Why is my dog being sick?
Similar to humans, there are a number of reasons why dogs vomit. Causes can include eating something that doesn’t agree with them (the most common cause), eating too much, a food allergy, a bacterial or viral infections of the gut, inflammation of the stomach, consumption of something toxic or a foreign body stuck.
Other potential reasons are gastrointestinal worms, car or motion sickness, heatstroke, Parvovirus or liver, kidney or pancreatic problems.
Dogs are said to eat grass when they are feeling nauseous to make themselves sick and improve digestion but more often than not they do this for no other reason than it tastes good.
What should I do if my dog vomits?
Repeated sickness, with or without other symptoms, requires immediate veterinary attention as this can – but not always – indicate a more serious problem. You should also go straight to the vet if you suspect that your dog has eaten something toxic, or if they are a puppy, as they are more susceptible to infections and can become dehydrated very quickly.
One-off vomiting in a pet that is otherwise looking and behaving normally, without any other symptoms, is not normally a cause for concern but you should follow the tips below to ensure a speedy recovery:
• Withhold food for 12 hours and then offer small amounts of white meat such as boiled chicken or fish with white rice. If there is no further vomiting, feed small amounts every two hours and then gradually mix in their usual food over 24 hours before giving them a normal meal. This should also be done for diarrhoea.
• Do not let your dog drink too much water as this can result in further vomiting. Give cooled, boiled water little and often.
• If vomiting happens repeatedly or diarrhoea persists for more than two days, consult your vet. Even if your dog is no longer being sick, you should contact your vet if they are not eating or are depressed or lethargic.
What if your dog is constantly retching but not being sick, what does this mean?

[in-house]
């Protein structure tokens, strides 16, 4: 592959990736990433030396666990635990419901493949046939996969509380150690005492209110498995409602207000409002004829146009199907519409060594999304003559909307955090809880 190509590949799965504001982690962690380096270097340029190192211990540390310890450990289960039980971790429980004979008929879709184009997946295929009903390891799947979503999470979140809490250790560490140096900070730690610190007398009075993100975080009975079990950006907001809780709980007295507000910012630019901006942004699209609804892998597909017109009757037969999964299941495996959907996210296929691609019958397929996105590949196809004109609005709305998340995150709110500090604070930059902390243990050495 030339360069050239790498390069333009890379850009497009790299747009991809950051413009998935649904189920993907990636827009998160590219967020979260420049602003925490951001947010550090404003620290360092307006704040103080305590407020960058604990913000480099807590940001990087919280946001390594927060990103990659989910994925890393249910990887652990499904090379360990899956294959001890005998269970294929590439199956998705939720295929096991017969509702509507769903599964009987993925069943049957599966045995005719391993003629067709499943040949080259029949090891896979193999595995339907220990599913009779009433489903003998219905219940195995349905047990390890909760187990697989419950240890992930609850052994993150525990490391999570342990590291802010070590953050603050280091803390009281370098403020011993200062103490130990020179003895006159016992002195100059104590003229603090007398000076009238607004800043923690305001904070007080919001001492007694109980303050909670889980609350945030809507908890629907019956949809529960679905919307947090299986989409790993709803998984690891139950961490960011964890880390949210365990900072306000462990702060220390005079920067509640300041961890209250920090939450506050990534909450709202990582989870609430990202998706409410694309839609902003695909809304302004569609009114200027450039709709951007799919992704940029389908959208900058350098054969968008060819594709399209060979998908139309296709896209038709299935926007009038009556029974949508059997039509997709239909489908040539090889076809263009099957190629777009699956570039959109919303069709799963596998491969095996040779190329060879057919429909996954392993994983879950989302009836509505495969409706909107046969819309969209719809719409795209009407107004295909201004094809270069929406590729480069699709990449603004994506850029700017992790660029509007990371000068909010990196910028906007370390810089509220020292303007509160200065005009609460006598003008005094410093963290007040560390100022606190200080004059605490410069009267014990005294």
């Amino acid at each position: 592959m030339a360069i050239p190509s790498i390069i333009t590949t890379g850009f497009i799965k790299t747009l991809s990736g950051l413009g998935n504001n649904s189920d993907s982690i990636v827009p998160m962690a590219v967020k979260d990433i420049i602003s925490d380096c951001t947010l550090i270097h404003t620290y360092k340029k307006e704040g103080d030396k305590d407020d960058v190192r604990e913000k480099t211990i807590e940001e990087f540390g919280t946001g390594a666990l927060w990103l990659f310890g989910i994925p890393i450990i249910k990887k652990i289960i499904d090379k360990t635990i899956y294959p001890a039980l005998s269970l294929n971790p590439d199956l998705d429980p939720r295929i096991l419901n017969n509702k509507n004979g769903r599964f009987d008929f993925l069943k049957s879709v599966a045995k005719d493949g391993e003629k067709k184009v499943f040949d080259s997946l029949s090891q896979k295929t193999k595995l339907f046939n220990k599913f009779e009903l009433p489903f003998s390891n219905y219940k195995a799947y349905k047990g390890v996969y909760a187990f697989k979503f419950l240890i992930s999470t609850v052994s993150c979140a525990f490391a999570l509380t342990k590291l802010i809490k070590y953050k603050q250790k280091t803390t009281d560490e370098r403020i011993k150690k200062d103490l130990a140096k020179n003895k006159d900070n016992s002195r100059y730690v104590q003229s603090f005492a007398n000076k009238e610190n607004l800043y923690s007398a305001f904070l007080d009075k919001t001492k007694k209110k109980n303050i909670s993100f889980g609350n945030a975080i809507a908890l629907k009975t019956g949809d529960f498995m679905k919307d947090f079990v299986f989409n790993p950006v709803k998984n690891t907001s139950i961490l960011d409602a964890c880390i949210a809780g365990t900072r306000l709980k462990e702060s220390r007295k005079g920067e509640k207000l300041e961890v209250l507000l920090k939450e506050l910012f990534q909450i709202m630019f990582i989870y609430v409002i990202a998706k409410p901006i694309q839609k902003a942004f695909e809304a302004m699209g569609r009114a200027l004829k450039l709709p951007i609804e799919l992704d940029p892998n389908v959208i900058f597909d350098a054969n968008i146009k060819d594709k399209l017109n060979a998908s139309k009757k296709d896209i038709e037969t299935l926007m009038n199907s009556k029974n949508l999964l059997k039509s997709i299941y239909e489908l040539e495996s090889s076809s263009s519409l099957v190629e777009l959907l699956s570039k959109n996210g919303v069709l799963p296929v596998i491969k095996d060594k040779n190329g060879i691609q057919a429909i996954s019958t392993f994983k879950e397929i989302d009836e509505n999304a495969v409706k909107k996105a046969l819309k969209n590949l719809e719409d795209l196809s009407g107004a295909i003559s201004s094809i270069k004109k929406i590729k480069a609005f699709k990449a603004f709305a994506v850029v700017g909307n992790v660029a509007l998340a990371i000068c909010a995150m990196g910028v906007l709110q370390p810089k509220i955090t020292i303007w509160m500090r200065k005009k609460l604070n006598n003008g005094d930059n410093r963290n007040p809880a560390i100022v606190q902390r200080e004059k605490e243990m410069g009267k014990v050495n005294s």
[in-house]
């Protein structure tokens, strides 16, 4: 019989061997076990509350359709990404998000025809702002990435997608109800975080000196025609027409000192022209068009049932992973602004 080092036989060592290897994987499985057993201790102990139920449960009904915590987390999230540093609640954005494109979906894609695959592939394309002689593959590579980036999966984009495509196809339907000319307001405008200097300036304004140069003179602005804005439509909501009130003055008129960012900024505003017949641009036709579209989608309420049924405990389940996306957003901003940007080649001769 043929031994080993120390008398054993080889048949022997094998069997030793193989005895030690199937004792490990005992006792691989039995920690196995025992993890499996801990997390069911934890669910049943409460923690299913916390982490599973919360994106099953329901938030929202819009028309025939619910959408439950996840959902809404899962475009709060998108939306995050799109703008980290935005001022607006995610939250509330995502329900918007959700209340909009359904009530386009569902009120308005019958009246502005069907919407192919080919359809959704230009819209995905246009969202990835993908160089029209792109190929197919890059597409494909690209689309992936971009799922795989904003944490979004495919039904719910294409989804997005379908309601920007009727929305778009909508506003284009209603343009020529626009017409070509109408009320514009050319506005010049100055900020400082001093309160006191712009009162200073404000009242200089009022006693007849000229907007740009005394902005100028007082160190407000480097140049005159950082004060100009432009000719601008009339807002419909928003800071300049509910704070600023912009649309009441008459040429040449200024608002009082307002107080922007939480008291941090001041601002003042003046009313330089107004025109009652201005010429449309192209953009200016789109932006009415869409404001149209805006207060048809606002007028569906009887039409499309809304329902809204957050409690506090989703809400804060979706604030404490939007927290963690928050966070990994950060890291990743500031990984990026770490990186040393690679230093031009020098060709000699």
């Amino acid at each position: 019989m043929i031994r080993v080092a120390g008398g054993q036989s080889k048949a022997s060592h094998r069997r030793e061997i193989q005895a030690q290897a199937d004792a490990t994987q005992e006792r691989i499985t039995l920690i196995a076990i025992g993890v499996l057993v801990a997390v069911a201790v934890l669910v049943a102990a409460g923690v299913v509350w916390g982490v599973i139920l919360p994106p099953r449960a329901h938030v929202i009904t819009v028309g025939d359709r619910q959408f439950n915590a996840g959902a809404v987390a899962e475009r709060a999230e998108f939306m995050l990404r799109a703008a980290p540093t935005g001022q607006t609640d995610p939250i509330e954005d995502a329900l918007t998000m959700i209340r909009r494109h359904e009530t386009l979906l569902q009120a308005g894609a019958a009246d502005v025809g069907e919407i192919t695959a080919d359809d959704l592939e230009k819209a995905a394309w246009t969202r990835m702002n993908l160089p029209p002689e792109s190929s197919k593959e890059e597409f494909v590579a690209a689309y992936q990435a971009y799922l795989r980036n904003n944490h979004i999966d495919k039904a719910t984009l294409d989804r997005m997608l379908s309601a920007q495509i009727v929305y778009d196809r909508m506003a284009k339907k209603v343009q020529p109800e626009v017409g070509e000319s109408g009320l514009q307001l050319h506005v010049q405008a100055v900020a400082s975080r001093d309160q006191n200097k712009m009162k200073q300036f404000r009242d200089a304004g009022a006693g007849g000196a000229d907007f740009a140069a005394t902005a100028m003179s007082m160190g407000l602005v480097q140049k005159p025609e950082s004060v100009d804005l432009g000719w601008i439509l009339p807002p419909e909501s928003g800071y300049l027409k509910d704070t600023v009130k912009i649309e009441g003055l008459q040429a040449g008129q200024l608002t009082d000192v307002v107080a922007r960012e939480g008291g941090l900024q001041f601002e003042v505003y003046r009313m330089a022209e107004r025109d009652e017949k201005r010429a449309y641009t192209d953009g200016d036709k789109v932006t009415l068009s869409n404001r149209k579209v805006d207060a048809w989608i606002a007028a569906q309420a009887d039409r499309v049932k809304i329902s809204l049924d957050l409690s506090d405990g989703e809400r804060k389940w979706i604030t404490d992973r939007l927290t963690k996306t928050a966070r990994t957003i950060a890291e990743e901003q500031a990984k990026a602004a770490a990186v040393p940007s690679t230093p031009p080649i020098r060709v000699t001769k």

If your pet appears otherwise healthy and is eating, then consider whether your pet could be coughing – kennel cough is common. If your pet appears uncomfortable, dull and is drooling constantly, contact your vet immediately as this could be a sign of bloat or something being stuck in the oesophagus (windpipe), both of which are veterinary emer-gencies.
If your dog is vomiting bile, what should you do?
Dogs, like humans, will vomit bile, which looks like yellowy green foam, when their stomach is empty. The substance is produced by the liver and stored in the gallbladder. Some dogs vomit bile regularly for no apparent reason and it is rarely a cause for concern, but contact your vet if this becomes excessive.
Not all sickness can be prevented but ensuring that your dog sticks to the right diet, free of any human titbits or leftovers, which can cause serious problems such as pancreatitis (inflamed digestive gland), will keep their stomach in the best health. Make sure you keep any toxic substances such as chewing gum well out of reach and ensure that your garden does not contain any poisonous or irritant plants.
Changing to food different from the usual diet can also cause stomach upsets. It’s best to make diet changes gradually. Take at least three days and start by adding small amounts of the new diet to the current one.
Try to prevent your dog from scavenging by keeping your rubbish secure and, if necessary, by using a muzzle when your dog is in the park. Bones should never be given. Bowel irritation from chewed up bone fragments can cause gastrointestinal upsets and blockages.
How will my dog’s sickness be treated by a vet?
This will very much depend on the cause. Antibiotics are not usually necessary but antacids and drugs to reduce nausea may be given. Other medication may be needed for different problems or further investigative tests required.